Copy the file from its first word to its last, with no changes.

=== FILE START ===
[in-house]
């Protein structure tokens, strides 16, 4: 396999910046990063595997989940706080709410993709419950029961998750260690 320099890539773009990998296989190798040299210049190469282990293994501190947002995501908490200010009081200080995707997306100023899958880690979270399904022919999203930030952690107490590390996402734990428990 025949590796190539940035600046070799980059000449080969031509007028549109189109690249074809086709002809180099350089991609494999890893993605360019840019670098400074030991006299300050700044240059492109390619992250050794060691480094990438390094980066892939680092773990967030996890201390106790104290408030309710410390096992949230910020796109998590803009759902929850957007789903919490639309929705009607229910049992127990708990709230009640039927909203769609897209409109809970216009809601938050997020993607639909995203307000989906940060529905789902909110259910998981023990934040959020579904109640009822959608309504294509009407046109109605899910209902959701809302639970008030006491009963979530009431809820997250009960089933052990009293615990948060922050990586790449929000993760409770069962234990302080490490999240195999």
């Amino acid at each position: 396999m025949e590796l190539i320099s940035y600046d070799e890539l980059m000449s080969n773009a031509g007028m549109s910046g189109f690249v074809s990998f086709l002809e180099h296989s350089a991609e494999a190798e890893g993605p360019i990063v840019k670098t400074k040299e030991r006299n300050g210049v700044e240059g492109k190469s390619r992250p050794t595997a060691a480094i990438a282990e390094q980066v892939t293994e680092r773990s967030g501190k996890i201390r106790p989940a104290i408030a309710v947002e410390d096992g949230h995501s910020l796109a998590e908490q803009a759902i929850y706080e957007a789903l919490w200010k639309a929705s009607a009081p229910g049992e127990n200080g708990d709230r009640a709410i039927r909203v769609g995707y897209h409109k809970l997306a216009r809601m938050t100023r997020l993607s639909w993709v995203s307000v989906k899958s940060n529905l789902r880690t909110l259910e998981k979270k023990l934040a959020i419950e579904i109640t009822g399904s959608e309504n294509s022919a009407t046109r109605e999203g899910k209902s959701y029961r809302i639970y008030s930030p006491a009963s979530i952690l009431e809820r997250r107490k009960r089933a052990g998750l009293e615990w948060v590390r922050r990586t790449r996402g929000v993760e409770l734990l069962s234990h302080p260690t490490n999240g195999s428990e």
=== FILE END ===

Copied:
[in-house]
């Protein structure tokens, strides 16, 4: 396999910046990063595997989940706080709410993709419950029961998750260690 320099890539773009990998296989190798040299210049190469282990293994501190947002995501908490200010009081200080995707997306100023899958880690979270399904022919999203930030952690107490590390996402734990428990 025949590796190539940035600046070799980059000449080969031509007028549109189109690249074809086709002809180099350089991609494999890893993605360019840019670098400074030991006299300050700044240059492109390619992250050794060691480094990438390094980066892939680092773990967030996890201390106790104290408030309710410390096992949230910020796109998590803009759902929850957007789903919490639309929705009607229910049992127990708990709230009640039927909203769609897209409109809970216009809601938050997020993607639909995203307000989906940060529905789902909110259910998981023990934040959020579904109640009822959608309504294509009407046109109605899910209902959701809302639970008030006491009963979530009431809820997250009960089933052990009293615990948060922050990586790449929000993760409770069962234990302080490490999240195999």
């Amino acid at each position: 396999m025949e590796l190539i320099s940035y600046d070799e890539l980059m000449s080969n773009a031509g007028m549109s910046g189109f690249v074809s990998f086709l002809e180099h296989s350089a991609e494999a190798e890893g993605p360019i990063v840019k670098t400074k040299e030991r006299n300050g210049v700044e240059g492109k190469s390619r992250p050794t595997a060691a480094i990438a282990e390094q980066v892939t293994e680092r773990s967030g501190k996890i201390r106790p989940a104290i408030a309710v947002e410390d096992g949230h995501s910020l796109a998590e908490q803009a759902i929850y706080e957007a789903l919490w200010k639309a929705s009607a009081p229910g049992e127990n200080g708990d709230r009640a709410i039927r909203v769609g995707y897209h409109k809970l997306a216009r809601m938050t100023r997020l993607s639909w993709v995203s307000v989906k899958s940060n529905l789902r880690t909110l259910e998981k979270k023990l934040a959020i419950e579904i109640t009822g399904s959608e309504n294509s022919a009407t046109r109605e999203g899910k209902s959701y029961r809302i639970y008030s930030p006491a009963s979530i952690l009431e809820r997250r107490k009960r089933a052990g998750l009293e615990w948060v590390r922050r990586t790449r996402g929000v993760e409770l734990l069962s234990h302080p260690t490490n999240g195999s428990e």